STONE COLD BURGER & A DEATH TRAP TERRACE - 20 Things you may not see in football anymore.
I think most will agree there has been an improvement in facilities at League of Ireland grounds over, say, the last
10-15 years. Summer soccer has helped and an improvement in crowds. However, like our English counterparts, there was a time when , well our stands, pitches and grounds weren't exactly up to scratch. Most clubs have moved on from a time when corporate sponsorship was an absolute non-entity , and family enclosures was a foreign concept. But to
maybe refresh your memory, here at 20 things you might have seen in days gone by.
1 A man with a bright red face and enormous flared trousers.
2 The local town nutter who declares that he loves his local team so much and never, ever, misses a game, before mysteriously disappearing somewhere during the second half.
3 The failed tactician. Usually stands behind manager’s dugouts in a mid-nineties Adidas training coat, god-awful slacks and shiny shoes, bellowing out various disastrous instructions to all and sundry.
4 Some old dear manning the shop for the 51st consecutive season.
5 The five man strong away support. Normally confined to teams more then 4 hours away. They've travelled in a clapped-out Fiat since six that morning only to see their side put on a display worst than an U-11 schoolboy game.
6 The half-time raffle where the prizes are mostly things like 4 cans of Hoffmans, a box of out of date Terry’s All Gold, or a half empty can of Lynx.
7 The condemned stand. In the past in every League Of Ireland ground you’d encounter a thin piece of red and white tape that’s the only thing separating you from certain death on a relic that has stood empty and disused since 1987. It will hold firm for 89 minutes until the home side score and the movement of half a dozen fans will bring the entire seating area and terrace crashing to the ground. A ground liable to have you in the obituaries column the following week.
8 Dodgy advertisement hoardings. These usually include some local factory, a Chinese takeaway, something where half of the advertisement has dropped off, and a taxi firm that went out of business 3 years ago.
9 A dodgy section of the pitch. Used to great tactical effect by the home team, often resulting in long balls pumped to the sloping left-wing and random bounces on the concrete-like goalmouth area which would snap the opposing goalkeeper’s ankles should he dive on it.
10 The 40 year old club veteran. Usually a central defender with a nose like a hammer, but sometimes a journeyman ex-pro called Dave, Barry, Mick, or Alan. Has seen the good old days and now bitter he’s 47 stone and carrying three chins. Constantly uses phrases like “Back in my day” “that’s not real football “ and “do that again son and I’ll break your legs”.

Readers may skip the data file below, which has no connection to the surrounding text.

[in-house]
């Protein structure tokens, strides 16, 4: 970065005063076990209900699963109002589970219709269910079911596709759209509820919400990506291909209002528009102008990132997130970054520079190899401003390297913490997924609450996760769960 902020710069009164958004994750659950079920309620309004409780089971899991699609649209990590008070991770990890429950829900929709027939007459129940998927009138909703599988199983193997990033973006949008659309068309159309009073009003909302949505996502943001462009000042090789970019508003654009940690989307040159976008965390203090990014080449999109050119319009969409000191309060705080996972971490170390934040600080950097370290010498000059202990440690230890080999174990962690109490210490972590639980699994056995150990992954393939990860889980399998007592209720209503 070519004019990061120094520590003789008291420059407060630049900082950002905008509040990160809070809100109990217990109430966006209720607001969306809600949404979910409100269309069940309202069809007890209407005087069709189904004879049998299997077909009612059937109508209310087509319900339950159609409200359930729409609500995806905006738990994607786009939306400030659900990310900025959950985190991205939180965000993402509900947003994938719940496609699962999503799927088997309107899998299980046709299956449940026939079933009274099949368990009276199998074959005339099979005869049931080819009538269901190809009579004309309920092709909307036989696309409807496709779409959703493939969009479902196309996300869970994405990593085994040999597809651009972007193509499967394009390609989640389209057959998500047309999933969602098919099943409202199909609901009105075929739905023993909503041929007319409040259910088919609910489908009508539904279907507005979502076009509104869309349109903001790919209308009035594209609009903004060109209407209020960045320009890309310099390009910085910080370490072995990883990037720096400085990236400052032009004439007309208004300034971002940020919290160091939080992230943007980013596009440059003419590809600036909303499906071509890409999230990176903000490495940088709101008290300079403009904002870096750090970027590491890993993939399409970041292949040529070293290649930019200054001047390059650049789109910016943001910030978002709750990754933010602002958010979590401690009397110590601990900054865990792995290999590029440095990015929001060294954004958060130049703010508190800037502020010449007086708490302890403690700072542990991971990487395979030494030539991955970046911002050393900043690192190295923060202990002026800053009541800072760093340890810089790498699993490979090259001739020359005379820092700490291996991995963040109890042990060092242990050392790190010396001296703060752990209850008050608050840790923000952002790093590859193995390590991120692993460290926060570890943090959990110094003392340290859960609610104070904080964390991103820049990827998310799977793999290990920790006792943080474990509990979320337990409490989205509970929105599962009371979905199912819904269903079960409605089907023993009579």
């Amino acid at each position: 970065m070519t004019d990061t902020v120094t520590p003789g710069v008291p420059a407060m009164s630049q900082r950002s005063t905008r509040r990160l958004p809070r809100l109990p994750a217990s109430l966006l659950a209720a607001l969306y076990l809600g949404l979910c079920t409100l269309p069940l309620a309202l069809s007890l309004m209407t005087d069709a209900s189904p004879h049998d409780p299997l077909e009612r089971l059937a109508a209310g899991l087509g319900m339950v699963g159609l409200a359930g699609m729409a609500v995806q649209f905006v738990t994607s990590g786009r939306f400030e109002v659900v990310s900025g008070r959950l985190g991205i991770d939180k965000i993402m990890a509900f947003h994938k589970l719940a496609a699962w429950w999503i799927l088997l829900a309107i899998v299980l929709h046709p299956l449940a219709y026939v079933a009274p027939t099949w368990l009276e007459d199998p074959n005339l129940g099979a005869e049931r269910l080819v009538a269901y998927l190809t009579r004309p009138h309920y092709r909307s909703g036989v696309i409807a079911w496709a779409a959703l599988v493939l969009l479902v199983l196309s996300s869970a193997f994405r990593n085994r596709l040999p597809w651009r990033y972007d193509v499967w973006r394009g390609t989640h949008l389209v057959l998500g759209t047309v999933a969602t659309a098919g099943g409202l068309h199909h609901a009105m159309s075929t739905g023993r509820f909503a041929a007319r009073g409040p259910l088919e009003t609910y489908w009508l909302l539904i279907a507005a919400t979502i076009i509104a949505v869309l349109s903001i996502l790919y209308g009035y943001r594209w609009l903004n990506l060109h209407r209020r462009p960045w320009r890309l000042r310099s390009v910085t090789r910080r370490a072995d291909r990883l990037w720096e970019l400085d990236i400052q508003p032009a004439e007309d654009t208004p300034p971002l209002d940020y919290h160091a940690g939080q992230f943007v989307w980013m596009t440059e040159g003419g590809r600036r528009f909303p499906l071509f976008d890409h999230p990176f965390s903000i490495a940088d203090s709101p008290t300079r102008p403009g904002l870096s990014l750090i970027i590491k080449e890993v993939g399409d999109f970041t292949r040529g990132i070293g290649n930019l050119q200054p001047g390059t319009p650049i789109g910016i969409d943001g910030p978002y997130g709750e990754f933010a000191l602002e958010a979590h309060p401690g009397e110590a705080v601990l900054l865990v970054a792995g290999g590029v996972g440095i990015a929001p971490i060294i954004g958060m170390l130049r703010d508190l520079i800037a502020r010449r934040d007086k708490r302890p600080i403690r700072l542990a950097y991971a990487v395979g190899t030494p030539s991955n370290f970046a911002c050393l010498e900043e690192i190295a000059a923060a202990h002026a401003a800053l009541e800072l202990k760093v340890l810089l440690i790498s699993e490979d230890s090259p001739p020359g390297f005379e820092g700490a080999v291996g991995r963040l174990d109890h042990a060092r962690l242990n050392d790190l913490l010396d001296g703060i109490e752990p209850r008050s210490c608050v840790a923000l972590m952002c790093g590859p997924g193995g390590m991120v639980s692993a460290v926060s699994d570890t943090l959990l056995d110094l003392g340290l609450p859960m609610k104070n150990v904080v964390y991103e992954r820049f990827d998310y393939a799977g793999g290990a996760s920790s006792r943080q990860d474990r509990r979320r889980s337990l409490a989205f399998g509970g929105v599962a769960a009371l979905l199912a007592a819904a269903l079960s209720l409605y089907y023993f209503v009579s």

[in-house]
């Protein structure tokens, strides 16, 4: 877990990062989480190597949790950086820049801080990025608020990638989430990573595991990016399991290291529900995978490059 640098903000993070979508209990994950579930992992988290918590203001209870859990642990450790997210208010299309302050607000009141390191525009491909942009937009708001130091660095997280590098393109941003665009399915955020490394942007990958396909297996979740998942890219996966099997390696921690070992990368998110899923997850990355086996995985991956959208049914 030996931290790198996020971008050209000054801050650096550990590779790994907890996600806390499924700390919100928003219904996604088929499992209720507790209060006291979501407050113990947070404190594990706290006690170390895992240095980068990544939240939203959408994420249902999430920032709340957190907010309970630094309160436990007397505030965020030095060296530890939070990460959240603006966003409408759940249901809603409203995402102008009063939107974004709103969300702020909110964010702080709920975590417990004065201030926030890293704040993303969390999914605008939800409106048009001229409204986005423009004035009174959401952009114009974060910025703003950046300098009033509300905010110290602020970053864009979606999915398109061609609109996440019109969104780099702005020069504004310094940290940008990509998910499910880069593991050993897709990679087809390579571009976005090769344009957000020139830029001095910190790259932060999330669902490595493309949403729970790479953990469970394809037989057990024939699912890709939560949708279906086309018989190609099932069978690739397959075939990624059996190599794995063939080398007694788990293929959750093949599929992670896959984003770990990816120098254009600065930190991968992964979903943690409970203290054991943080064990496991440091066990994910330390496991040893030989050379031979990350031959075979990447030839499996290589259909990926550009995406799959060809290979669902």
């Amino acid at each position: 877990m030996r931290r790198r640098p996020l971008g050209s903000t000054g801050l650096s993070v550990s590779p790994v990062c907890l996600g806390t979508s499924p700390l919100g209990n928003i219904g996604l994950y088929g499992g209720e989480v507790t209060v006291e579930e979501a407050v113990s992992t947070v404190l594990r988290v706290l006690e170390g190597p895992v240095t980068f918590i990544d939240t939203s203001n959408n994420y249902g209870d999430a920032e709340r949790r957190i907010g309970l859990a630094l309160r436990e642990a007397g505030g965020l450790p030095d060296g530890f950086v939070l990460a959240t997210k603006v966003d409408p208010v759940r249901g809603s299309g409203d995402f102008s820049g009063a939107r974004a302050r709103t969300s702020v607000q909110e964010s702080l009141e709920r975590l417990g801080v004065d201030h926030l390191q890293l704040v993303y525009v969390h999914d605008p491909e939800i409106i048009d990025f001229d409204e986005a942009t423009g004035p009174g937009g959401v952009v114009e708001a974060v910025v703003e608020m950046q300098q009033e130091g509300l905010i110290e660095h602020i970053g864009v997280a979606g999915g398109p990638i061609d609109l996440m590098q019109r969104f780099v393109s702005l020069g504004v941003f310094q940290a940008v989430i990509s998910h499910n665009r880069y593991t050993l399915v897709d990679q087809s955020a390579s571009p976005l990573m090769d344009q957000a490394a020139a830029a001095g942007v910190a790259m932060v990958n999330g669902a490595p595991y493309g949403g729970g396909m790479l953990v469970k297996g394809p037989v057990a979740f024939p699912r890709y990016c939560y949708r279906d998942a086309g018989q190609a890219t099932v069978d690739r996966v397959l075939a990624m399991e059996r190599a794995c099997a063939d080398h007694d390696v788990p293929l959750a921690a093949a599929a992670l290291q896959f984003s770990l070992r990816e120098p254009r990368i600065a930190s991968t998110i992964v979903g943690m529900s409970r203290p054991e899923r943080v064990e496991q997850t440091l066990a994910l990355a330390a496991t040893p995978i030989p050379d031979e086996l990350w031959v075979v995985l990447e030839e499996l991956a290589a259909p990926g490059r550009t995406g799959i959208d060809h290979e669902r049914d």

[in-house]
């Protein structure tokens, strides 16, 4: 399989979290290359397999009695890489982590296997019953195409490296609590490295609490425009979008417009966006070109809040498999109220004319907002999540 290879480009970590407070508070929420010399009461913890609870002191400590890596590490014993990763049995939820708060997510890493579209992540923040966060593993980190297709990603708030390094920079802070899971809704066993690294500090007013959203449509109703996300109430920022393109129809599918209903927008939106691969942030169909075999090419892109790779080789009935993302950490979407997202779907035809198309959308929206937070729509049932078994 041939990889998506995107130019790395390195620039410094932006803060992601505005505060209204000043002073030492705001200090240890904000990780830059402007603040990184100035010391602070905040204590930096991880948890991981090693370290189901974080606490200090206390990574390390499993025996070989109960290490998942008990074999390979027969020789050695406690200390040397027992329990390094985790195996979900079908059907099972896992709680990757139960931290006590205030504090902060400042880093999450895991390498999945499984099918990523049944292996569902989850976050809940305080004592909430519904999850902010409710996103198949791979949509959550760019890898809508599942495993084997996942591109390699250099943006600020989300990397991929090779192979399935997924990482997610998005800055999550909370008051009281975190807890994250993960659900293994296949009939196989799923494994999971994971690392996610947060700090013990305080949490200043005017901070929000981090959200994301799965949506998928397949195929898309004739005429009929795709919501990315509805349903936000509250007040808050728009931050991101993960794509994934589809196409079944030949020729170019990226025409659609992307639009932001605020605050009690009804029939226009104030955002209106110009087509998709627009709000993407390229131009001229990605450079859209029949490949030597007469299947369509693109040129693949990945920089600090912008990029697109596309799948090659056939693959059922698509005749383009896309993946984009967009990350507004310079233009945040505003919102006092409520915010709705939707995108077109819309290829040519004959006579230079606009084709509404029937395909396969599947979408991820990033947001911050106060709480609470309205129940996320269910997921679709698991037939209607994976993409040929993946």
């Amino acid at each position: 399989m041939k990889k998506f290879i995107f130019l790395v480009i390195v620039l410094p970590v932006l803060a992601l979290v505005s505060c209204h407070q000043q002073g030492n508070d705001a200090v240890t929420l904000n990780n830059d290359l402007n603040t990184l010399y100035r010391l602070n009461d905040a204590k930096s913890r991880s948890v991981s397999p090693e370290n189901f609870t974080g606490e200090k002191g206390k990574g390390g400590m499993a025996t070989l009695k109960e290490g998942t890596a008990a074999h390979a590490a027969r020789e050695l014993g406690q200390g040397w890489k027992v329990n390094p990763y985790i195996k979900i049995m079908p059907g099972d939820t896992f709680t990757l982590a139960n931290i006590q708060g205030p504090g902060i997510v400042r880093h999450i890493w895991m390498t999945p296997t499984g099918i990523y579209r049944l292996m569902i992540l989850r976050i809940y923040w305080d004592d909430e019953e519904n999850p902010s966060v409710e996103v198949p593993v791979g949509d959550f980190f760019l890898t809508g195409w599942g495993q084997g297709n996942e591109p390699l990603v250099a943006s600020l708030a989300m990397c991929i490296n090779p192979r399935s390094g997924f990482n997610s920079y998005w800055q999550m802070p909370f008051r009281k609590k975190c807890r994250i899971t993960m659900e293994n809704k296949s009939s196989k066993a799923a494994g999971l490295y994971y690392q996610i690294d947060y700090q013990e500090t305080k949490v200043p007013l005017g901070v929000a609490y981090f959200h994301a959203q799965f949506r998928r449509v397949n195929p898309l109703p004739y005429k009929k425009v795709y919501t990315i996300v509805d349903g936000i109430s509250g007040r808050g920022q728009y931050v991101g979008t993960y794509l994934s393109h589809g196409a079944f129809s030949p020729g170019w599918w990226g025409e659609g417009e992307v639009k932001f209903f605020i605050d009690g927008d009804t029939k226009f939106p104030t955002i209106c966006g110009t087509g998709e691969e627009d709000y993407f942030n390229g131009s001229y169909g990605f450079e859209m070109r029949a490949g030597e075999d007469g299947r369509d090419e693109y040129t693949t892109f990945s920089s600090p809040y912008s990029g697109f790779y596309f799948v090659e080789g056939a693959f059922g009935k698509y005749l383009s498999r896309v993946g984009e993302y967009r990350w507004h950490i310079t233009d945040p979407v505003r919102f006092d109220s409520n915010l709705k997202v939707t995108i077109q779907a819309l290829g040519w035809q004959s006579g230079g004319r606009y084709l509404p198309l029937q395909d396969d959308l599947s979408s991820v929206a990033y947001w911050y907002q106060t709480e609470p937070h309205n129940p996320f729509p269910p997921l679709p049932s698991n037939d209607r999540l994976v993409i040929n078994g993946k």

11 The desperate Dad. Father of one of the younger players, he spends the entire match shouting and roaring at him in the full knowledge that his lad is never going to be quite good enough to “make it.” That trial at Portsmouth will never come around again.
12 The bloke who positions himself near the dugout so he can berate the manager regardless of the team’s form or performances. Likes a pint in the bar with the failed tactician.
13 Packets of crisps at the tuck shop from manufacturers you’ve never heard of and that probably don’t even exist. Brands like “Nibbles” or a Polish counterpart that’s slightly cheaper.
14 The annoying intermittent tannoy system that was given to the club back in 1974 by the local train station. It hardly worked back then, and has somehow gotten so bad that nobody’s been able to work out who’s been named man of the match in the last 30 years.
15 The pre-match announcements. With the dodgy tannoy the poor man could be droning on about a local porn cinema for all anybody knows. In actual fact, he’s usually thanking the local print firm for the match sponsorship or playing records such as “Eye of the Tiger” or anything by Phil Collins.
16 A couple of mind-numbingly bored six year olds brought along by an elderly relative desperate to institutionalise them into the ways of supporting the local League of Ireland team. Moments after kick off they’ll start kicking a discarded Coke can about for the remainder of the match.
17 The Premiership wannabe. Disgusted he’s playing League Of Ireland and easy to spot – he’s the only one wearing gold boots and a hairband. Normally tries a couple of fancy flicks with his first few touches before being cut in half just below the waist by the 40 year old veteran.
18 Some daft old dear sitting alone wrapped in a bizarre, homemade club scarf and wearing an equally homespun woolly hat. Her mood will swing from serene quietness to violent rage at any innocuous refereeing decision and berates every single ref she’s seen in Ireland since about 1927. There’s also a good chance she’ll be knitting.
19 The out of shape linesman. You know the type. The poor sod who’s left his job in a chemical factory to run the line at Mervue on a cold Tuesday night only to get ninety minutes abuse from the home fans for disallowing three perfectly good goals and giving the away team a last minute penalty. Can normally be seen running for the dressing room after games.
20 The turnstile at that certain ground that NEVER worked. Getting through it demanded brute force strength from your hips , often a younger fan (ie- your son) was used as a battering ram to test it out!